Connected, secure automation yields positive results
“Technology is widely recognized as one of the biggest enablers, but [is] also disruptive. We have seen companies, and even countries, stumble because of the one technology that affects us all—cybersecurity,” said Peter Holicki in the opening keynote address of the ARC Forum. Holicki is Dow Chemical Company corporate vice president, manufacturing & engineering & EH&S.
“Technology needs strategy, and it needs business alignment, but most definitely, it needs business ownership,” added Holicki. Getting control of technology to accomplish business objectives was certainly a major concern at the conference, but the forum devoted all day Monday, February 9 and additional sessions on Tuesday and Wednesday of that week to cybersecurity issues.
Participants from the Automation Federation, NIST, FBI, Exelon, US Department of Homeland Security and several other groups addressed the importance of protecting control systems from cyber attacks, understanding the risks and potential consequences of attacks, and the vulnerabilities of industrial control systems.
Other technical sessions at the ARC Industry Forum covered several issues in automation—such as successfully implementing automation, building a secure-by-design industrial Internet of things (IIoT), creating new analytics approaches for the IIoT, creating and sustaining a proactive culture in asset lifecycle management, maximizing benefits through control and information convergence, and getting results from enterprise manufacturing intelligence. Other sessions included operator training, plant design issues and smart field devices. An ARC study, “Overcoming Automation Challenges,” further outlined many of the issues the sessions addressed.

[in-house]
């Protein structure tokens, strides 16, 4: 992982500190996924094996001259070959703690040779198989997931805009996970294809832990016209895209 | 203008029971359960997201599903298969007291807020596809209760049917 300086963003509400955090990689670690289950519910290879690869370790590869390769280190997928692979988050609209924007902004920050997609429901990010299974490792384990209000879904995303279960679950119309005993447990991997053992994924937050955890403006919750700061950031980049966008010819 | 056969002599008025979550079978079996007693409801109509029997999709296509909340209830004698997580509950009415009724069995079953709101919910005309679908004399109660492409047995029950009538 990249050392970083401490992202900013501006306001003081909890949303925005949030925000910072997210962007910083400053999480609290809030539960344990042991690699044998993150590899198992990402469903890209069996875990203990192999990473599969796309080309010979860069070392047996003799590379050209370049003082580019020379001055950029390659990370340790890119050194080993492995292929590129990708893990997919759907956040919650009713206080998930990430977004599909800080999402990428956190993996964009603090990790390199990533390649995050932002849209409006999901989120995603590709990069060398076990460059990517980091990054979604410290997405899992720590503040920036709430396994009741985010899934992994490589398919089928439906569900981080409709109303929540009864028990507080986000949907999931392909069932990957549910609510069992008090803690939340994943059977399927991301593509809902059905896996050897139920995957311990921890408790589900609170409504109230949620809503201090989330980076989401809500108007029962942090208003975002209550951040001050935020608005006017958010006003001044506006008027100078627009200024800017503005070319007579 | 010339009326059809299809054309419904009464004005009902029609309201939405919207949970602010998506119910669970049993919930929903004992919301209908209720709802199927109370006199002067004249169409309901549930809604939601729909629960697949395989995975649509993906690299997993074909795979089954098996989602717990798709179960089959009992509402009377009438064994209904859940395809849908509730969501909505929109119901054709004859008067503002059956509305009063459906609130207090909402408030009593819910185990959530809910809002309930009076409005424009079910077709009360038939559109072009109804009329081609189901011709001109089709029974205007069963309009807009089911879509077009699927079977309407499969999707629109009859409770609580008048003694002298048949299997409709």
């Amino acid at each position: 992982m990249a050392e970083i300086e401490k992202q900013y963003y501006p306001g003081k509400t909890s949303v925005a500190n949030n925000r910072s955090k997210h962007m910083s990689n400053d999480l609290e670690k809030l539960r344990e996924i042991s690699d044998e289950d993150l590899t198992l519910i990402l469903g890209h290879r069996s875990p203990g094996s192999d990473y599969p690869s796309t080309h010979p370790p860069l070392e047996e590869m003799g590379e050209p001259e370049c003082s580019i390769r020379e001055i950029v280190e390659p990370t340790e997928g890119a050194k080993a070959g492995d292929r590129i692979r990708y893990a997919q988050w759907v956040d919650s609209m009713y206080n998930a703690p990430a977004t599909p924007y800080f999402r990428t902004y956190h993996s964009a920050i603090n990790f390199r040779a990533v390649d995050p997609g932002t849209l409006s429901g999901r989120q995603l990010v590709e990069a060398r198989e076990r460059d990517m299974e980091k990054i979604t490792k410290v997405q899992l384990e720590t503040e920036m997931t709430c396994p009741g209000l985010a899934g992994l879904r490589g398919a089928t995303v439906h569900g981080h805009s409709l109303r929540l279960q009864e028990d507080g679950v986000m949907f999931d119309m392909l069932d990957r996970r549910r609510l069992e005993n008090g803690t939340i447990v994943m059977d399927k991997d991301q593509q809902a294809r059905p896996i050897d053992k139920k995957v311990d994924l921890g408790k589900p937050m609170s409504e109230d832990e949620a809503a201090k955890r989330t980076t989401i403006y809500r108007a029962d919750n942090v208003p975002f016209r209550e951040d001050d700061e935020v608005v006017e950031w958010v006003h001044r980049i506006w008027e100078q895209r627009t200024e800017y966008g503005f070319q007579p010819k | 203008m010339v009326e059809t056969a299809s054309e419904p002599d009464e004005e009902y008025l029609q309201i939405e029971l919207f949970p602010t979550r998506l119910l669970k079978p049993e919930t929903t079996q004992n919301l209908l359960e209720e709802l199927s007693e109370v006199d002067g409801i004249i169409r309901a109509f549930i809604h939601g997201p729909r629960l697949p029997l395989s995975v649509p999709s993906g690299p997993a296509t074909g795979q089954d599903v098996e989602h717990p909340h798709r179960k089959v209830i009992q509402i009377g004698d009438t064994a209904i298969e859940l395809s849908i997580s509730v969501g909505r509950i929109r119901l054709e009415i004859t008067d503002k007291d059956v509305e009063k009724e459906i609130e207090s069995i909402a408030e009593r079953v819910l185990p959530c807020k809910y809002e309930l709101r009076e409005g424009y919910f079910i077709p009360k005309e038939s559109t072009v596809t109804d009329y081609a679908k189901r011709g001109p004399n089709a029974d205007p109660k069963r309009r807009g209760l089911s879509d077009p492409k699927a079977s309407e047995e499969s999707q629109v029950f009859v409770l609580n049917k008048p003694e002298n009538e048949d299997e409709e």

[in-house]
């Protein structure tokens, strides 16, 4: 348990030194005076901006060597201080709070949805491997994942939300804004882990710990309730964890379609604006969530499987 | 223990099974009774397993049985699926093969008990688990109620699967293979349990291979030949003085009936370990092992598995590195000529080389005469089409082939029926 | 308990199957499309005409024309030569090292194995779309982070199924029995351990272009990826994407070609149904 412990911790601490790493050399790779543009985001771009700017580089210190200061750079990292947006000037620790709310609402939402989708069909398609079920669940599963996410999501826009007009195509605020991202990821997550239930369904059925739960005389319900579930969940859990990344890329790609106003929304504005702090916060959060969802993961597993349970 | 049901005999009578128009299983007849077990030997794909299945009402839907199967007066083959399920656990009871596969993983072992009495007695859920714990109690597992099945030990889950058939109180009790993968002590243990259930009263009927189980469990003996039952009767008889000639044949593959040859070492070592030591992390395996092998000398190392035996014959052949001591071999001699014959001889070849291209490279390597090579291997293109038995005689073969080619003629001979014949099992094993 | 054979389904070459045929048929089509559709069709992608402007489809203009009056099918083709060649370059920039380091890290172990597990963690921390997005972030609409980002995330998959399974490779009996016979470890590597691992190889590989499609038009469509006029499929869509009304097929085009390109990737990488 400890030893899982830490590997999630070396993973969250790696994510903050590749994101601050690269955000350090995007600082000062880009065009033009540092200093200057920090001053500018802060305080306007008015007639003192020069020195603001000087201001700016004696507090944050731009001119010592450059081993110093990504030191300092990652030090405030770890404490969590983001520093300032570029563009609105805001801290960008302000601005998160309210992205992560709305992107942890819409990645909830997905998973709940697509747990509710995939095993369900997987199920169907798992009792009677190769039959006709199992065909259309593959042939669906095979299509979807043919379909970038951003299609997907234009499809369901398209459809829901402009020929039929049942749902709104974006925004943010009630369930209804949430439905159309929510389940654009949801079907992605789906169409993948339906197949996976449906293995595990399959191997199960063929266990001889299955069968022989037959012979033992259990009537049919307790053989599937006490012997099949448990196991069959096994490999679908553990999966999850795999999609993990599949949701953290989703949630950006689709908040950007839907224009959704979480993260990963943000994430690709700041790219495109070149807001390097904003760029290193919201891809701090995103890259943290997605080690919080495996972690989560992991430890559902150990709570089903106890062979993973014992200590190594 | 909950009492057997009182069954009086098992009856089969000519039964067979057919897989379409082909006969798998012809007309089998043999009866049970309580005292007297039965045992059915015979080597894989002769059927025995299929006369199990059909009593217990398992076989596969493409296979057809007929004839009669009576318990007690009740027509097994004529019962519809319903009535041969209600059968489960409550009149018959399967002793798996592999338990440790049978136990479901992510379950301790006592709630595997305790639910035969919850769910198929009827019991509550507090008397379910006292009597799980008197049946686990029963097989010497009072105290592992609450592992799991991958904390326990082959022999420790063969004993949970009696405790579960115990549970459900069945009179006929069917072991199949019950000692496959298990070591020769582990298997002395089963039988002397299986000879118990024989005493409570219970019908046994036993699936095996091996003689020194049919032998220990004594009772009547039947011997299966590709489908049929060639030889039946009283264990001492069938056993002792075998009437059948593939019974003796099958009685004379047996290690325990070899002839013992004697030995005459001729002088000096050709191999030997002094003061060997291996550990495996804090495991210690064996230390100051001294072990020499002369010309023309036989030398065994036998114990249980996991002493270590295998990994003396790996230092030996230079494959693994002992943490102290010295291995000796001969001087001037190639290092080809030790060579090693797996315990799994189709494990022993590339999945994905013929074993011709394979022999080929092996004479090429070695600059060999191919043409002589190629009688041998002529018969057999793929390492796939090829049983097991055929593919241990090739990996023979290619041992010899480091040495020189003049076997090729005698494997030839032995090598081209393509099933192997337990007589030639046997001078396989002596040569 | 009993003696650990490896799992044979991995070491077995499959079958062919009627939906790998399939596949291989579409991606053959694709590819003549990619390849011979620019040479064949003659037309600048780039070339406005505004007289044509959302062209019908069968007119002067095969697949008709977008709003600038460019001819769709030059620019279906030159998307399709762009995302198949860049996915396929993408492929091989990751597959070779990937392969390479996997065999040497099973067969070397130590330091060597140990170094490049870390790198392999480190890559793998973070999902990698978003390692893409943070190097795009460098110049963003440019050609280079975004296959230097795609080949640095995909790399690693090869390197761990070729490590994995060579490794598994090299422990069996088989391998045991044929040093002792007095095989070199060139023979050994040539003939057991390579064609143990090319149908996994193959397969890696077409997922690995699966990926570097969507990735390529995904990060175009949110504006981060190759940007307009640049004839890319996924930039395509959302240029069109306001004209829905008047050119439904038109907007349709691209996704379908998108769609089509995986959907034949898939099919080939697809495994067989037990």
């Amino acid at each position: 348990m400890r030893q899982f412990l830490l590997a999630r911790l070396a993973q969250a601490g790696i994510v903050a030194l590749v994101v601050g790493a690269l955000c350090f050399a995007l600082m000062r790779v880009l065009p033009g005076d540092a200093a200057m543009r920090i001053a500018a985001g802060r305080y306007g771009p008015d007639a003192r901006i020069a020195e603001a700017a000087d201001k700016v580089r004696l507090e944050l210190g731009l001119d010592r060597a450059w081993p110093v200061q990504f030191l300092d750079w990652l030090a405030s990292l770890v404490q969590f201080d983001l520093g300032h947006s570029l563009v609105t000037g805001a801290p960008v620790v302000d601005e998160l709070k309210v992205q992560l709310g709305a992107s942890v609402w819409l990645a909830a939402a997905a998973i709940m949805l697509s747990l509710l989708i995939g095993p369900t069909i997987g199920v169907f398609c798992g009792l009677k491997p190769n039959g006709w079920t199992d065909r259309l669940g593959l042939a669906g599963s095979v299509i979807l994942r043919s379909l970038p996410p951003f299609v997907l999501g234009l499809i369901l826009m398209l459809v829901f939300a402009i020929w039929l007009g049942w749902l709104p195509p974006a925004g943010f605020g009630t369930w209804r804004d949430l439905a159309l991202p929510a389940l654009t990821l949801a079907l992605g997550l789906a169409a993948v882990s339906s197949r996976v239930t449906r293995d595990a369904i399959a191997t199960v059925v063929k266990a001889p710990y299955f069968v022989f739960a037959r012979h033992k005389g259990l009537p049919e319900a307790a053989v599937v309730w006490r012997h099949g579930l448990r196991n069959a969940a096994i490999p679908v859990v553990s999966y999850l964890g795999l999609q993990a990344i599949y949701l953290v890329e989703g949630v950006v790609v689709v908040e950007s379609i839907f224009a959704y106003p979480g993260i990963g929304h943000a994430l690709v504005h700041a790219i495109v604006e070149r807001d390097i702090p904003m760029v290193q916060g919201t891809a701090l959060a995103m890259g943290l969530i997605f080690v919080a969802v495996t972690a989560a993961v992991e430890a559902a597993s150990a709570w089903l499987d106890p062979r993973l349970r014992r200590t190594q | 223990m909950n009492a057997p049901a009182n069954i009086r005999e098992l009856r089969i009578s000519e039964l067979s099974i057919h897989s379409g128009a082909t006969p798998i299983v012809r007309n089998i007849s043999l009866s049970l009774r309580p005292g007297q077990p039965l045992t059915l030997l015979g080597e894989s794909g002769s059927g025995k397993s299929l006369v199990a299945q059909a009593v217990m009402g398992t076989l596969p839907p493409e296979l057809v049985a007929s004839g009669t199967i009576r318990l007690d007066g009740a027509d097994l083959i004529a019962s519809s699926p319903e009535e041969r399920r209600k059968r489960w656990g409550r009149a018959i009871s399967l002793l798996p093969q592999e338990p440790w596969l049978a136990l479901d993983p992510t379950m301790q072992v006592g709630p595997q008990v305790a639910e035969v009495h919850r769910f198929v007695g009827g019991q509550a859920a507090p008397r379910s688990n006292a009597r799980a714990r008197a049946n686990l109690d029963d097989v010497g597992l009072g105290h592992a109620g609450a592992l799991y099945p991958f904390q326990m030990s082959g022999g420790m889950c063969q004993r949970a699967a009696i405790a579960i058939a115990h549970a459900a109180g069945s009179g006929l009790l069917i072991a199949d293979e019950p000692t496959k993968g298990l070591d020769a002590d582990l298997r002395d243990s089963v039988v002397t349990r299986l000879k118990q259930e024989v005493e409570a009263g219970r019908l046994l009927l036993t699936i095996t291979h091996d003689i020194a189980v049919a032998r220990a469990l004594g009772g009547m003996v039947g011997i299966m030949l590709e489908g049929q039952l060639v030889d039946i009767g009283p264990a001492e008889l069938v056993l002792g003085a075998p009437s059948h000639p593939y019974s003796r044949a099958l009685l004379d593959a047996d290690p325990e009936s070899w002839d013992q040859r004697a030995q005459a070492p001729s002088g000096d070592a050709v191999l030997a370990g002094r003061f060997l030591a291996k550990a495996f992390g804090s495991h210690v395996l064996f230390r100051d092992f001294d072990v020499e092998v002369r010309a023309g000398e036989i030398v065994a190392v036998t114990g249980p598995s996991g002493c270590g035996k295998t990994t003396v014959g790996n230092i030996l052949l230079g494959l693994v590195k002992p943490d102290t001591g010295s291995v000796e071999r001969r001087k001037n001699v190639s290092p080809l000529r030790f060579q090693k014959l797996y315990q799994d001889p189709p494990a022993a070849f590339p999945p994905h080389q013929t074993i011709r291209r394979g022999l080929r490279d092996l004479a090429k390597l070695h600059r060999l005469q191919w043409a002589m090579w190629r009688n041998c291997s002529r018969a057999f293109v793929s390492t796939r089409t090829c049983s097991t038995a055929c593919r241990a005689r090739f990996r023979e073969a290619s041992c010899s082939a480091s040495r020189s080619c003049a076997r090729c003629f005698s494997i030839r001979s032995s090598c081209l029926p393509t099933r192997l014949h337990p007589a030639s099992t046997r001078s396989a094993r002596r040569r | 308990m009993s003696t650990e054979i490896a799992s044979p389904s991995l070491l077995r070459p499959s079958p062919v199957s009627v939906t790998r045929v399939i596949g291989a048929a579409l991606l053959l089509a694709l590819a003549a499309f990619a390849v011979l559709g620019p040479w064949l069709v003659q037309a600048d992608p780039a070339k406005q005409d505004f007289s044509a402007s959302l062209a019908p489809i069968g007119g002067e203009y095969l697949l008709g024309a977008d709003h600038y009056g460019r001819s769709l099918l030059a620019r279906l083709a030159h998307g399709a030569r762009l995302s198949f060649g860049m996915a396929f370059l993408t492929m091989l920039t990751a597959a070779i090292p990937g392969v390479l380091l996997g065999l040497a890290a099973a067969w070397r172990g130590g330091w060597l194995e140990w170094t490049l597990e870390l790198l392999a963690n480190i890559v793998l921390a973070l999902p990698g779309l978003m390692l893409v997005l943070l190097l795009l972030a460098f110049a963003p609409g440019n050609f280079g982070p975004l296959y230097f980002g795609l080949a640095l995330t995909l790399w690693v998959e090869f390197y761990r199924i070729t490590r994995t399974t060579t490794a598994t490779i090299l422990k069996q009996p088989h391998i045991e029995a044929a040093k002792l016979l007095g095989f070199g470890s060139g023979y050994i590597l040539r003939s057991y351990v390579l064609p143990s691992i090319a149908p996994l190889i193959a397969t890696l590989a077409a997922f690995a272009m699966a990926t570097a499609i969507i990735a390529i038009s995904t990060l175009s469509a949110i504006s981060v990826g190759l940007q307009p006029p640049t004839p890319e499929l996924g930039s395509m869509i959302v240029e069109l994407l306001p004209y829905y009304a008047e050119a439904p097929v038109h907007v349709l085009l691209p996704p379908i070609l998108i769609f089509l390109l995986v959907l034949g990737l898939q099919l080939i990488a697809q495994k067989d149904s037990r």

According to Craig Resnick, ARC vice president of consulting who chaired the session, “Use Enterprise Recipe Management to Quicken Production and Reduce Costs,” as the transactional-based side of an enterprise moves toward real-time information from the plant floor (often called convergence), a new system, known as enterprise recipe management, takes advantage of this convergence. Incorporating the methods used in enterprise recipe management can reduce manufacturers’ expenditures on multiple, incompatible databases that don’t communicate with one another, even though they may be employing ISA 88 and ISA 95 standards.
In fact, processors that use technology to make even small changes can reap definite rewards. For example, Darin Massner, Country Maid CEO, explains how implementing $8,000 worth of flow, level and pressure instrumentation and $2,000 for controls programming has saved his company $23,000 per year in plant waste. Country Maid, which makes laminated pastry dough with very tight quality specs, had several difficult-to-control variables in making each batch of dough including the temperature of the room, equipment, flour, water and resulting dough. “We were losing two to three batches every morning due to temperature issues,” says Massner.
“This is not a big-dollar example. We were more interested in shifting the mindset of our [operations and] maintenance staff and that of management,” says Massner. A little difference in manufacturing has made a big difference in the dough’s expected 15-month shelf life.
“We moved from a very manual operation to a somewhat highly automated solution. That was a real mindset shift for our operators who were handling bags of flour and, at the end of the day, counting the number of bags used to see if they used the correct amount,” adds Massner.
Based on data points collected from the instrumentation, and working with the trend data, the processor was able to fine-tune the process.
Key aspects in making new automation projects work in today’s IIoT world include using a new model for managing automation projects that requires early design involvement, coupled with modular and standard construction, for faster completions. Also important, in terms of I/O, hardware must be separated from software, allowing the software to be deployed into the hardware infrastructure at the very late stages of the project, often referred to as late binding. New approaches like these can reduce automation project execution times from 18 to 24 months to just 12 months, according to ARC.
For more information: www.arcweb.com, 781-471-1000.